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  • Puzzled Questions about Dancing/Singing

    Several have asked, in private and in public, that I start a new thread with this post that was made in the "Chiefs and Maidens" thread (Native News).

    I am not really sure where the best place would be to put this thread but Chit Chat is the most general posting area, so here it is:

    ===============================
    I have been reading both the "Chiefs and Maidens" and the "women dancing pregnant" threads with interest.

    I received teachings about what dancing is and what the circle is about which seem to put me at vast odds with most of the posters. Up until now I have kept my silence.

    I have been puzzled at why what I hear is so different from what I was taught... and the puzzlement raises questions:

    Is no one taught about personal power? About the importance of controlling one' s power in the circle? About how the circle is a place of energy - which can hold both good and bad depending on who and what has been let into the circle?

    Or is what people are doing now like the chimookemon dances, where it's about the right steps and the right clothes, the right beat and singing words that please the ear?
    ===============================

    I have other questions that radiate out from these basic ones, but these are the questions that are at the center.

  • #2
    My initial post to the first part was:

    "I'm really glad that you brought this up. I'd like to see how others respond to the questions you posed. I was taught about personal power and responsibility... and that you remain true to those principles no matter where you are."
    Not everyone follows this. From dancing during "certain" times, to having hatred for someone and dancing it, to wishing ill on others, to copying other people's beadwork, outfits, and such... it exists. People do it. When I observed it I was just floored. I know not everyone was brought up the same, but what happened to general principles of respect?

    My post to the second part was:

    "That's a tough one"

    Could you elaborate a little more? I started thinking about it and didn't know which direction you were wanting it to go in...
    Last edited by Singing Otter; 08-13-2006, 01:56 AM.
    SHAKE IT!!!!

    Comment


    • #3
      Originally posted by Singing Otter
      Not everyone follows this. From dancing during "certain" times, to having hatred for someone and dancing it, to wishing ill on others, to copying other people's beadwork, outfits, and such... it exists. People do it. When I observed it I was just floored. I know not everyone was brought up the same, but what happened to general principles of respect?

      My post to the second part was:

      "That's a tough one"

      Could you elaborate a little more?
      Since reading some of the responses in other threads it seems that I have very different teachings, so I suppose I should start with what those teachings were.

      Although I am in my 50th year, I -in no way- consider myself an elder. My teachings basically stopped in my early teens when my Grampa walked on. What I have learned since then has come slowly, although the things I have kept to are the things that have added to the basis I was given.

      In the way I was taught, there are things that have life and things that are "not life". Although I am not a fluent speaker of Nishnabek, I do know many words and phrases. How a person says things depends on whether the thing one is speaking of is animate (lives) or is inanimate. All things are classified into these two categories. A strawberry is living, an apple is not. A tree is living, just the leaf of a tree is not. Regalia is living, regular clothing is not.

      All life (seen and unseen) has power. This power can be good or not good. People are different from other living things because they can control their power. Uncontrolled power can have unforeseen and unintended effects.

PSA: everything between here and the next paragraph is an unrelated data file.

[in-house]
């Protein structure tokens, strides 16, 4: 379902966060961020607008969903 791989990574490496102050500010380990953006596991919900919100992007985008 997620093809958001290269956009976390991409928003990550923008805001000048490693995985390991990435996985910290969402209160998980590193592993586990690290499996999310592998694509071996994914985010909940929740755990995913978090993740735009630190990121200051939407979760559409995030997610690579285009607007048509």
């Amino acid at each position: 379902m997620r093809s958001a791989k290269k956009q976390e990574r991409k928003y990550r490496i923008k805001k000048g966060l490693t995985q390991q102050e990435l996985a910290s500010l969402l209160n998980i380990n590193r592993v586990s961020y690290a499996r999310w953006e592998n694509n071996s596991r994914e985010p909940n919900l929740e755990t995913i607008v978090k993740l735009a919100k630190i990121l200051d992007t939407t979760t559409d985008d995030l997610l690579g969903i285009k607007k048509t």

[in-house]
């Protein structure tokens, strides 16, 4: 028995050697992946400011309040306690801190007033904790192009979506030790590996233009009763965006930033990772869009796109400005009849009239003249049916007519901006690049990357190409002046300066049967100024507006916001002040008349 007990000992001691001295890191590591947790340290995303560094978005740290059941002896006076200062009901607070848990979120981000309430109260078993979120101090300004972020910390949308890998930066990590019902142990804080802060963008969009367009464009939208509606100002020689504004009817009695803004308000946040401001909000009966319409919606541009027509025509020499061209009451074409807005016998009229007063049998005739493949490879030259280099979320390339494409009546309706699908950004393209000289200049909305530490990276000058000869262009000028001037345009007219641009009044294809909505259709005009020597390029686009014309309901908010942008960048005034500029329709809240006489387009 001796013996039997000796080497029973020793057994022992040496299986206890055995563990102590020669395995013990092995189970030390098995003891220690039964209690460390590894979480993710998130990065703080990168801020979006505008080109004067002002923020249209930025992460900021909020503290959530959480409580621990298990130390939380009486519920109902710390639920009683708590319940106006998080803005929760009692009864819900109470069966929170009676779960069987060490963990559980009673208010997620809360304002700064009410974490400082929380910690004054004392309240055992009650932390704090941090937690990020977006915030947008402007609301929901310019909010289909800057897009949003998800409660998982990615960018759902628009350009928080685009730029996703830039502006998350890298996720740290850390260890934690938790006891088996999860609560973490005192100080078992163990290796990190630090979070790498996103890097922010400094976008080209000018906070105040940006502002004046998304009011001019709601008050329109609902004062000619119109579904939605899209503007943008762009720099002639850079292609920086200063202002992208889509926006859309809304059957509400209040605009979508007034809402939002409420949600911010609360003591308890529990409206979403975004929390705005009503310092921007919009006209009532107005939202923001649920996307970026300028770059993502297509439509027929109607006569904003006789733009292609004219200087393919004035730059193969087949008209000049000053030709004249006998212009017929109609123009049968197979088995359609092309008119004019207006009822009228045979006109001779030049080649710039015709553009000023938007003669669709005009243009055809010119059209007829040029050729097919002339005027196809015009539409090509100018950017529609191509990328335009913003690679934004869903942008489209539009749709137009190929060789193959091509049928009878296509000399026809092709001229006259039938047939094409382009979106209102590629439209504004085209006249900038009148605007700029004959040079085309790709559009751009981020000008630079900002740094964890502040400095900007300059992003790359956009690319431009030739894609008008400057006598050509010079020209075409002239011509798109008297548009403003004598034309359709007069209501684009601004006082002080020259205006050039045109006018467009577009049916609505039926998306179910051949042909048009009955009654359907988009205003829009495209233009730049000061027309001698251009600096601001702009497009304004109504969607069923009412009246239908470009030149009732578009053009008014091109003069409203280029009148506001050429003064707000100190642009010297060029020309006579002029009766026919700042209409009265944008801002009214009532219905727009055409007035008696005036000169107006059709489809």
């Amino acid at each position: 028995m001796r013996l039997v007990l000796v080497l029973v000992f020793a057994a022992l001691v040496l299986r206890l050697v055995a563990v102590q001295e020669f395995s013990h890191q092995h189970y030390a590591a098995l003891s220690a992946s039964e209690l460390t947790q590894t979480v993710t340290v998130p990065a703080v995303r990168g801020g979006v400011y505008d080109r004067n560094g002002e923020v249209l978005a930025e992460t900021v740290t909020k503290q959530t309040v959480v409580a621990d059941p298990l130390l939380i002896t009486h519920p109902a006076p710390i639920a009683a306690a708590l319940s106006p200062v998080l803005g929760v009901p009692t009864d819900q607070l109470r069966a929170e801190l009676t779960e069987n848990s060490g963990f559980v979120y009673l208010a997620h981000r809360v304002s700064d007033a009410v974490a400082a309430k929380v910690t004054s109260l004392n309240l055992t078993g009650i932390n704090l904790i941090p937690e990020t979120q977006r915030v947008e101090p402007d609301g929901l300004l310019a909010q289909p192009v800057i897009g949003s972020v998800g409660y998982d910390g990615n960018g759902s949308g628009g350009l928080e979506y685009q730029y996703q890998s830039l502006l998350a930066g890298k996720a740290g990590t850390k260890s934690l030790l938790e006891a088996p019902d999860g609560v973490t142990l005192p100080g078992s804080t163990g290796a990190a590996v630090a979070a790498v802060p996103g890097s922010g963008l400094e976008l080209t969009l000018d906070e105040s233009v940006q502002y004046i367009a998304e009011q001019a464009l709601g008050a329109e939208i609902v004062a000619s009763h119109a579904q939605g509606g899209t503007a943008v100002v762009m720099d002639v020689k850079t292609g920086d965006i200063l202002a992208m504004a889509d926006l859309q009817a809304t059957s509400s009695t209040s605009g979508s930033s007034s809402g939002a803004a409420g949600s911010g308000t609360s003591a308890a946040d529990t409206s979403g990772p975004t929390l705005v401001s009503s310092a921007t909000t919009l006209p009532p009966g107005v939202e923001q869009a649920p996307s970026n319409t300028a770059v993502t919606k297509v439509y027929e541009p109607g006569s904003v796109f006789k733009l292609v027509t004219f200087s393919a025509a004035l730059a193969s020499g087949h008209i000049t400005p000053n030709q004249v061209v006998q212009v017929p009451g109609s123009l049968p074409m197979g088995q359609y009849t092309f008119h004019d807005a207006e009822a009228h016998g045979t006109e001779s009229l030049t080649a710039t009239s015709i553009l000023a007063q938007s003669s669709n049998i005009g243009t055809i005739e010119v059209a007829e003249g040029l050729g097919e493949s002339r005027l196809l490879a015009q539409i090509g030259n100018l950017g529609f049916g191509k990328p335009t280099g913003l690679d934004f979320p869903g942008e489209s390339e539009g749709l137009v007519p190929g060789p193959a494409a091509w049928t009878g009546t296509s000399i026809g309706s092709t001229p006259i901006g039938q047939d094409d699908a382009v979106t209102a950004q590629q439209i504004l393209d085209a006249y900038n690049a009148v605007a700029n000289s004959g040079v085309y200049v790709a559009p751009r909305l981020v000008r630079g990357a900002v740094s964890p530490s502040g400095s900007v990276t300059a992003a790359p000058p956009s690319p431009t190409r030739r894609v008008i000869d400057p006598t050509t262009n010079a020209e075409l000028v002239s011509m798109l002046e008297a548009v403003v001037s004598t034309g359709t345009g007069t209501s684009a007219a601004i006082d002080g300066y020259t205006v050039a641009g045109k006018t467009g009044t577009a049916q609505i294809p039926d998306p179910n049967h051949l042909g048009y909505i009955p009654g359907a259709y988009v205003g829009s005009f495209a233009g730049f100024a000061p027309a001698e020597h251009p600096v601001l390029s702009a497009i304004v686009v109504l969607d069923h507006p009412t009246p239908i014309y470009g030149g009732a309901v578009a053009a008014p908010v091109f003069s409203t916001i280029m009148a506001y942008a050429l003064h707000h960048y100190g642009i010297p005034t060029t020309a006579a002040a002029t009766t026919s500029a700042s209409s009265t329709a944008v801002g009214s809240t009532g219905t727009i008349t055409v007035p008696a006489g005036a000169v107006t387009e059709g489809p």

From this basis, I was taught that the circle (arbor was what I learned but I use the general term circle here since this is what seems to be common to most people) is a place where power is both present, expressed and created. The power of the living within the circle (regalia, people, drums, the voice of the drum, the sound of the singing) can be good or not good and is mostly dependent on how well the people involved can control/influence their power.

      These teachings guide how I do things. Here is an example. I am working on making some regalia for my (Irish born) wife. Like all married couples, we have good days and we have not-so-good days. If I do not have good thoughts of her I do NOT work on her regalia that day. I am putting energy into something that is coming to life. The power that this life has will be brought into the circle. There it will affect others. Wearing the regalia will affect my wife.

      Another example. Although precious little on my power chair would be considered alive, even in the Nishnabek language, this chair is very alive to me. My chair has a name (Manidoons) which has a personality. I depend on Manidoons to get me places and he has heart - he will tackle the roughest terrain and try his best to carry me where I want to go. This is why I always ask if Manidoons will be allowed in the circle. More than just the weirdness of seeing a short round dude scooting around the circle in a power chair, I am responsible for bringing Manidoons power into the circle.

      Obviously, this is how I believe. These are the ways my life is lived. I have no way of knowing if this is how the lives of others are lived. Although this difference is probably why when questions like "should a woman dance during certain times" or "should regalia be used in other ways outside of the circle" or "how many sets of regalia does one have" causes a different response in my mind than what I have seen written here.

      Singing Otter, does this help explain a little more about what my questions are about?

      ~b2w

      Comment


      • #4
        awesom
        Life isn't about waiting for the storm to pass..It's about learning to dance in the rain. for me and the wolf

        Comment


        • #5
          I understand. That sheds alot of light on it and I agree. I didn't really know my grandparents, all but one passed away long before I was born. What I've learned has been from my parents, older heads in the family, and along the way.

          When it comes to working on things, I'm the same way. I don't like to "funk" up stuff. Some people think it's peculiar, some think it's ol' school but it's just the way mom taught me. She's taught me to be that way nomatter what it is.... from sewing to beading to doing/making stuff for people, that if I'm angry, troubled, sick, etc. not to work on anything. I pray before I start work on a piece that I know is going to be apart of someone's dance clothes or something they're going to use often. I've always been that way.